Video Games Help Older Adults’ Memory

On September 5, 2013 by Physical Culturist

Video games help older adults' memory

(USA TODAY) Video games may seem like a mindless way to waste time, but a growing body of evidence suggests that if they are carefully designed to meet certain standards, they can dramatically improve brain power.

Studies have shown that specially made games can help people with attention deficit hyperactivity disorder (ADHD), early stages of dementia, brain injury, stroke, “chemobrain,” addiction and other conditions.

Now a study published Wednesday in the journal Nature confirms that they can help healthy people as well.

After 12 hours of playing a road game designed to improve attention and focus, healthy 60- to 79-year-olds performed as well as people a half-century younger. Improvements were still evident six months later, and extended beyond skills learned for the game. Similar games might help older people improve driving skills or keep people from losing their ability to multitask as they age.

This is not to justify a young person’s obsession with Grand Theft Auto, World of Warcraft or anything on Xbox or Wii, scientists said.

To be beneficial, a game must be designed with a specific goal such as improving attention, meet certain criteria, and be proven effective through research, said Adam Gazzaley, director of the Neuroscience Imaging Center at the University of California-San Francisco, who led the study.

“I don’t want people to conclude that video games are some panacea for all that ails us,” he said.

But the 16 older people who played on laptops for 12 hours at home got better at multitasking, paying attention in dull situations, and remembering things short-term. At first, their performance fell off by 65% when they had to point out street signs in addition to staying on the road. After practice, it dropped just 16% with the extra task, less than for 20-somethings. Brain scans and cognitive tests confirmed improvement.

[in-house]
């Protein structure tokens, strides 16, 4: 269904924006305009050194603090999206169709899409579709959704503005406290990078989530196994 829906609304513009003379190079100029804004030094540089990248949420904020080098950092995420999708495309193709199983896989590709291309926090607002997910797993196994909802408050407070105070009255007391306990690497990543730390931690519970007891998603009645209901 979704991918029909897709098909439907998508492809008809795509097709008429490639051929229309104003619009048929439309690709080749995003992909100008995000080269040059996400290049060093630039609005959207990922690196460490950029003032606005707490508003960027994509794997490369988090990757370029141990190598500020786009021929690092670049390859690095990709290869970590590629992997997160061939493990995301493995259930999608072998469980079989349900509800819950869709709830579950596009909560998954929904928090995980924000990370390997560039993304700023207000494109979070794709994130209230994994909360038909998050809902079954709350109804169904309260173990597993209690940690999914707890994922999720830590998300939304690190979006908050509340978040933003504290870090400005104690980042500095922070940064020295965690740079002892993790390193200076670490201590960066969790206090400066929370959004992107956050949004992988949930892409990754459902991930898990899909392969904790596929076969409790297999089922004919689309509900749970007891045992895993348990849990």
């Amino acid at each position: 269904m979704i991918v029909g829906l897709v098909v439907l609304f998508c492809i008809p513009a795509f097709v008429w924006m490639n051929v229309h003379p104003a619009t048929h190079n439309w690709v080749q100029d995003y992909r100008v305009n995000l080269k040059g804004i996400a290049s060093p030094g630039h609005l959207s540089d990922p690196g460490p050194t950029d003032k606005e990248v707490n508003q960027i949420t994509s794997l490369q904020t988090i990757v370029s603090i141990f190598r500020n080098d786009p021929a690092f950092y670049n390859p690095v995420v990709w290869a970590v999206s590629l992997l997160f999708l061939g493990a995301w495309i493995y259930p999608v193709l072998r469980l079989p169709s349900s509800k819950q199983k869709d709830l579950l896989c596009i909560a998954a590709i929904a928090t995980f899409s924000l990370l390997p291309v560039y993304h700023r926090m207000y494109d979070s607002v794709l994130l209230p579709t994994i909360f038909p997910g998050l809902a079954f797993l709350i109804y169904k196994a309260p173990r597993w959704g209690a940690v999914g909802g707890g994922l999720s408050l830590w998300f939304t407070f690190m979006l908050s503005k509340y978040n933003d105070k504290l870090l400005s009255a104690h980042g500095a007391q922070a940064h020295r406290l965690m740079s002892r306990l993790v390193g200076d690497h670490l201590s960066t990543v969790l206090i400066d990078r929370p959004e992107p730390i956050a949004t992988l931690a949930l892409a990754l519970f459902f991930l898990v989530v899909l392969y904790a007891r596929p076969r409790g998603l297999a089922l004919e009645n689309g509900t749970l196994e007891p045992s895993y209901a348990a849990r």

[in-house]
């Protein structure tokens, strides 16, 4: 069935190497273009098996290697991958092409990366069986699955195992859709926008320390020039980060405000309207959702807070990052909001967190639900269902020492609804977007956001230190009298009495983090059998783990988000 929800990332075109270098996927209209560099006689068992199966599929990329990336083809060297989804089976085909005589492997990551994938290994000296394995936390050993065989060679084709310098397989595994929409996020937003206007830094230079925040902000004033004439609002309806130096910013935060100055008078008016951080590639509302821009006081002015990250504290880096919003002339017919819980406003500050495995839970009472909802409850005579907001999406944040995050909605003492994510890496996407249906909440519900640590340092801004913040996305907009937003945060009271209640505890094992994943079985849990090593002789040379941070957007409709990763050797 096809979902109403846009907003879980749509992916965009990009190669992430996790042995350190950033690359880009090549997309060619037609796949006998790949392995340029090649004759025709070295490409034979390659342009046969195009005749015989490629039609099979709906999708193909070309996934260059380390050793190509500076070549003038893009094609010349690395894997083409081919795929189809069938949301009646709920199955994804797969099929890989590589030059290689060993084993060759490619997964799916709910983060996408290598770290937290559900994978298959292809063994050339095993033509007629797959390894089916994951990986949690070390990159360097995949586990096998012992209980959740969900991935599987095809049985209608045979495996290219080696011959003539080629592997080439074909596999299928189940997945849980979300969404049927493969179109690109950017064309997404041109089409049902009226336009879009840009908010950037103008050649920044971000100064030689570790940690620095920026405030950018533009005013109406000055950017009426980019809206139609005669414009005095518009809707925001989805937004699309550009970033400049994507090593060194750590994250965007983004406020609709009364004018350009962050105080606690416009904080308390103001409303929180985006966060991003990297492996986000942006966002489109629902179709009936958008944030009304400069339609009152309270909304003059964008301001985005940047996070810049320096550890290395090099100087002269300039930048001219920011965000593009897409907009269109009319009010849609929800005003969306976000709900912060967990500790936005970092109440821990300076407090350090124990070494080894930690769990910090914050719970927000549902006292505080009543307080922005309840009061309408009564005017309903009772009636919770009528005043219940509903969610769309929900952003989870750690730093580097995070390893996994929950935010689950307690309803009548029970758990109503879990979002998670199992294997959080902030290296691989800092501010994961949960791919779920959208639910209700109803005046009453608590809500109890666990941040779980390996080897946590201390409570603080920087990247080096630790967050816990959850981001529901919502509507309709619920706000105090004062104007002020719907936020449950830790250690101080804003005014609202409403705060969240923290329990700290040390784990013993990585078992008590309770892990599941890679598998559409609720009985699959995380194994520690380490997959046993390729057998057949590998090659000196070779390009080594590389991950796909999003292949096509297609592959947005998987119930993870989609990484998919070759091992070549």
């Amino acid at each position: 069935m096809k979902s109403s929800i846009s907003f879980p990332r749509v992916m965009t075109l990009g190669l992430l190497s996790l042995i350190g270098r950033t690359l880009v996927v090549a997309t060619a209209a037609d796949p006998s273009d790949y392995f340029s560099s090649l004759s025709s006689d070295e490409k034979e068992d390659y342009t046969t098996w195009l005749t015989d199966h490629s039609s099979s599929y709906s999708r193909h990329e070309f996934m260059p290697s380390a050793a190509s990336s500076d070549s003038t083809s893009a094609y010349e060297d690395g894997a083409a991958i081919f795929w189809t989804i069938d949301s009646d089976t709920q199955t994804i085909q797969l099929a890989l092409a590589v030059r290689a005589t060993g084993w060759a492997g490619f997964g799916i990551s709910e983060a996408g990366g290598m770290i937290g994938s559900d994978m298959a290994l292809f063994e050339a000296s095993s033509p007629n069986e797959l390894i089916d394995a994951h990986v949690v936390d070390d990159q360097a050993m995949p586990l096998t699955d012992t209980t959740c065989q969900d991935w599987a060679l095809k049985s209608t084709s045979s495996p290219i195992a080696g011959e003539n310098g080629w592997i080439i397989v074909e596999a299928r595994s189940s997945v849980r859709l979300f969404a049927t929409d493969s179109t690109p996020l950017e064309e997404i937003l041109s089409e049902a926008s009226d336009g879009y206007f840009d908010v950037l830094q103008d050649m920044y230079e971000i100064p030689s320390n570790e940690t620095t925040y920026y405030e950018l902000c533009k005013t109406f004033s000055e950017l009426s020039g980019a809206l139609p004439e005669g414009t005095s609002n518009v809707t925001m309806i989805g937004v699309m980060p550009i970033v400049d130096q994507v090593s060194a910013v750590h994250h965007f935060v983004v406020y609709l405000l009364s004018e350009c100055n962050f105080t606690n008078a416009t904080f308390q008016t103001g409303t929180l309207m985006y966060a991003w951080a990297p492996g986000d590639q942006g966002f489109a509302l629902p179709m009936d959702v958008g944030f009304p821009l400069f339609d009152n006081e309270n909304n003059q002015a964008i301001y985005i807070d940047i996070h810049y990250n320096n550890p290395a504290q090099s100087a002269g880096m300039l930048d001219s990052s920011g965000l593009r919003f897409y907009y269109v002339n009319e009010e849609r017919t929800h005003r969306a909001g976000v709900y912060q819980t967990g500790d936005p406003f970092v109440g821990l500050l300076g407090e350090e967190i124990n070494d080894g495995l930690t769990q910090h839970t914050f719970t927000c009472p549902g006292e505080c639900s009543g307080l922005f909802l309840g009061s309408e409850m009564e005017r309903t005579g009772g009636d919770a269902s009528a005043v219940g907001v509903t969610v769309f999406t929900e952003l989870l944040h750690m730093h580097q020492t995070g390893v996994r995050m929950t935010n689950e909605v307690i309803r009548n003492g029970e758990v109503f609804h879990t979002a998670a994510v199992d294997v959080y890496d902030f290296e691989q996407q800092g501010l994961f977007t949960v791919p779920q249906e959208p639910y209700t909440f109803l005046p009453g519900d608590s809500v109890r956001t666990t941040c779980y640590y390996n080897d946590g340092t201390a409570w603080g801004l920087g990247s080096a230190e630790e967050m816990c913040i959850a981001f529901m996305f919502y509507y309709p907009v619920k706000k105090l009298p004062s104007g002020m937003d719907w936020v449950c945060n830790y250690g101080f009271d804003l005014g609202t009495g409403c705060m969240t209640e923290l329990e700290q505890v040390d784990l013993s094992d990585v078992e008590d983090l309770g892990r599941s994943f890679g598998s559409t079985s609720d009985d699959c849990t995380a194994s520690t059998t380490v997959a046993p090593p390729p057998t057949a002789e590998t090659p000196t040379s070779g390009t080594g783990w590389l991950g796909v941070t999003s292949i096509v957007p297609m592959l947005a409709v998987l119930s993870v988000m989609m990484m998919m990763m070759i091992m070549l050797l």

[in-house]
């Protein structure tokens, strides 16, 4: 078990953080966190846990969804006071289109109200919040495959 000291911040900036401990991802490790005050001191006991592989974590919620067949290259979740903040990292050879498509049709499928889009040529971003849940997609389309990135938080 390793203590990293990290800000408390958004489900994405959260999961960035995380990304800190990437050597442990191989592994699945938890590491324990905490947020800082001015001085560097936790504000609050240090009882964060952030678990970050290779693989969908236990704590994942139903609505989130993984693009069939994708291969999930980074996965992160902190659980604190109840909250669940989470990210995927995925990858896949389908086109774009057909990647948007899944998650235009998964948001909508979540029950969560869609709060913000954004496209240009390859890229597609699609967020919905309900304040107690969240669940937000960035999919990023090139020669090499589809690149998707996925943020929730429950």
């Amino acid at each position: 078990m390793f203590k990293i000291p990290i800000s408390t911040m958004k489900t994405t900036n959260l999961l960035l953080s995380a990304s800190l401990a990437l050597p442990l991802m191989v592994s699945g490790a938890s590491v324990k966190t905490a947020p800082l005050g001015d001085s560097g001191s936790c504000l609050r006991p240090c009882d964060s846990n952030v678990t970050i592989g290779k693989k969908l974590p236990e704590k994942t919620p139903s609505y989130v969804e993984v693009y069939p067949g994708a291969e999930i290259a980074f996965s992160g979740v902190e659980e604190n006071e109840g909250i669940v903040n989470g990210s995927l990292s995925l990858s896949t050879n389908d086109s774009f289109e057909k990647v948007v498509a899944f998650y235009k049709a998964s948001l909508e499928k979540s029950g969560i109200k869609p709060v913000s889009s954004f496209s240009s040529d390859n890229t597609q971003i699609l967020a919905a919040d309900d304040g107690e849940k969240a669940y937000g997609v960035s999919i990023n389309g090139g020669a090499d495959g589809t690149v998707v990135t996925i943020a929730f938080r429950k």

Gazzaley said key aspects of his game, called NeuroRacer, included:

    –Getting harder when people succeed and easier when they’re getting frustrated. This will keep them challenged, but not turned off.

    –Providing an “immersive” environment that draws people in with 3-D imagery and a constantly changing scene.

    –Having fun. Research shows learning improves when the brain’s reward system is turned on, as it is when having fun.

    –Forcing people to keep driving up windy mountain roads while spotting occasional signs, so they had to work continuously at both skills and couldn’t trade off one for the other.

Gazzaley is working with game designer Akili Interactive Labs of Boston on similar games, eventually for conditions such as ADHD and depression, as well as healthy aging.

Future versions for tablets and phones will make the training accessible to more people, “and not just relegated to their living room,” said Akili’s W. Eddie Martucci.

The study confirms one essential truth about the human brain: It never stops learning, said Michael Merzenich, an emeritus professor at UCSF and a co-founder of another brain-game developer, Posit Science.

“Anybody at any age can be better at almost anything — better tomorrow than you are today,” he said.

Copyright USA TODAY 2013

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